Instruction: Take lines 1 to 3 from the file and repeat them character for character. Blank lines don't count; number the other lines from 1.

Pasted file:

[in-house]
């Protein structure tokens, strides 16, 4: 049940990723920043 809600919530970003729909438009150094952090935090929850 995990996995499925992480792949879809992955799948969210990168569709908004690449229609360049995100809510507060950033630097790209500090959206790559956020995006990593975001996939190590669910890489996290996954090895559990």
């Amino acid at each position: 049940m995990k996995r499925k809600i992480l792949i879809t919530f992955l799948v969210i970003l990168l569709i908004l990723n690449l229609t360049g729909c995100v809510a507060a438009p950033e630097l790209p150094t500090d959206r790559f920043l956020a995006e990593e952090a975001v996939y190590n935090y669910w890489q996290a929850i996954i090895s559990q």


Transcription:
[in-house]
């Protein structure tokens, strides 16, 4: 049940990723920043 809600919530970003729909438009150094952090935090929850 995990996995499925992480792949879809992955799948969210990168569709908004690449229609360049995100809510507060950033630097790209500090959206790559956020995006990593975001996939190590669910890489996290996954090895559990």
């Amino acid at each position: 049940m995990k996995r499925k809600i992480l792949i879809t919530f992955l799948v969210i970003l990168l569709i908004l990723n690449l229609t360049g729909c995100v809510a507060a438009p950033e630097l790209p150094t500090d959206r790559f920043l956020a995006e990593e952090a975001v996939y190590n935090y669910w890489q996290a929850i996954i090895s559990q």